Microsoft on Friday said it has added Office binary formats to a list of technologies that are protected against patent-violation claims, answering criticism from some involved in the Office Open XML (OOXML) file-format standards process.
The OOXML format is being considered as an international standard by the ISO (International Organization for Standardization), but translation between the original Office binaries and OOXML is necessary for there to be seamless document exchange between older versions of Office and Office 2007. Corporate developers and makers of other office productivity products need access to the formats in order to write converters between Microsoft's format and the possible standard.
Microsoft has listed binary file format specifications for Word, Excel and PowerPoint -- that is, .doc, .xls and .ppt -- under the Open Specification Promise (OSP). These file formats are the defaults in pre-Office 2007 versions of Office; Office 2007 was the first version to use OOXML as its default file format.
Microsoft published the OSP in September 2006 as a promise that it would not take any patent-enforcement action against people who want access to the specs for technologies it has developed. Since then Microsoft has been periodically adding to the list of OSP-protected specs, which can be found on the company's Web site. In a press statement, Microsoft said that adding the Office binaries to the list is to "promote interoperability between the binaries and Open XML, and make Office Open XML accessible to an ever-wider group of users and developers."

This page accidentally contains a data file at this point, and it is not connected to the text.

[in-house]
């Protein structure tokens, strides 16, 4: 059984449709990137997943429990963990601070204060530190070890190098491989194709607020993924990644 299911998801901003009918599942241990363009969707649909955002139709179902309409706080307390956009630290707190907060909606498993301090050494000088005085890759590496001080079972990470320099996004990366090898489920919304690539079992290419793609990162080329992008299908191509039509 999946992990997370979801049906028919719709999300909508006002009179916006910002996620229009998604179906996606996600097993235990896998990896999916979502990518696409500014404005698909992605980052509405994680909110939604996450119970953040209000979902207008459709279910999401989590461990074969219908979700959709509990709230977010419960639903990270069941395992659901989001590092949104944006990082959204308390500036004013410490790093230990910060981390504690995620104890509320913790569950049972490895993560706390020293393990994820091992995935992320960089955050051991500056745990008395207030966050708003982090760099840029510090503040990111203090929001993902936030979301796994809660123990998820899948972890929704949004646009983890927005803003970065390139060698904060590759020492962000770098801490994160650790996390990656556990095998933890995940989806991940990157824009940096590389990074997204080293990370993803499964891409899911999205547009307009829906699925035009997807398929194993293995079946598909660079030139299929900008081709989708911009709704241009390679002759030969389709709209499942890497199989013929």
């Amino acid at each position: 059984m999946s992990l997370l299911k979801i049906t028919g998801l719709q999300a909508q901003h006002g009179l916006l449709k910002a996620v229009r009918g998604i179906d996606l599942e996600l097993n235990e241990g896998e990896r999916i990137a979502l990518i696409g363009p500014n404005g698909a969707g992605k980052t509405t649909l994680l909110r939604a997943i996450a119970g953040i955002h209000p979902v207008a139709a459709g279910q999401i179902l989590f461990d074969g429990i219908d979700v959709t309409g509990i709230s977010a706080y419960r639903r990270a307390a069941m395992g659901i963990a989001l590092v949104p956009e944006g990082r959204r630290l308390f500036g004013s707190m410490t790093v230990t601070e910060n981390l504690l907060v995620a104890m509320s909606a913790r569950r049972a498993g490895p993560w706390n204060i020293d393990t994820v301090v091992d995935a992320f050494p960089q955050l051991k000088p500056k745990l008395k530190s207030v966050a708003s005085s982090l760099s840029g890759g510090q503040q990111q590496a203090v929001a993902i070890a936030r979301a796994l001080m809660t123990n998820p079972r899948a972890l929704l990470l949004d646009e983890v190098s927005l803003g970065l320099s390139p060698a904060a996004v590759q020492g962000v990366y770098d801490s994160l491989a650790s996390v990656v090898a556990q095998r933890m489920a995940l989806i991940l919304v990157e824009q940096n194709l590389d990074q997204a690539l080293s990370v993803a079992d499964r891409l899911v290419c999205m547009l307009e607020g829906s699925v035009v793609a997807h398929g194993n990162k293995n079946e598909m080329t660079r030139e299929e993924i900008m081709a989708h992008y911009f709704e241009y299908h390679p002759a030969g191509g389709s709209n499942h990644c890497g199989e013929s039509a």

The move came out of discussion in the ISO around OOXML, as national standards bodies requested more open access to the Office binaries, said Brian Jones, an Office program manager, in a posting on a company blog last month.
According to Jones, the specs for the binaries already had been available royalty-free via e-mail to anyone who requested them, as outlined in an article in Microsoft's Knowledge Base. But since the national bodies were concerned with the steps someone had to take to get access to the binary formats, Microsoft -- working with an Ecma International technical committee, Ecma TC45 -- decided to make it easier for people to get them, he said.
Microsoft has been working to fast-track OOXML through the ISO approval process through Ecma, another international standards body, since November 2005. Ecma approved OOXML in December 2006, but approval by the ISO has been more problematic. A final vote on ISO is expected in March after an ISO ballot resolution meeting for the OOXML format, scheduled for Feb. 25-29.
To help companies build connectors between the binaries and OOXML, Microsoft on Friday also went live with an open-source project on SourceForge to create software tools, guidance and show how a document written using the binary formats can be translated to the current ISO spec for OOXML, ISO/IEC DIS 29500. The resulting translators will be available under the open-source Berkeley Software Distribution (BSD) license, and members of the community are free to use the translators, submit bugs and feedback, or contribute to the project as they wish, Microsoft said.
Translators already exist between the Office binary formats and OOXML's rival file format, Open Document Format (ODF), which already is an approved ISO standard. For example, the Sun ODF Plug-in for Microsoft Office enables conversion between Microsoft Office documents to and from ODF.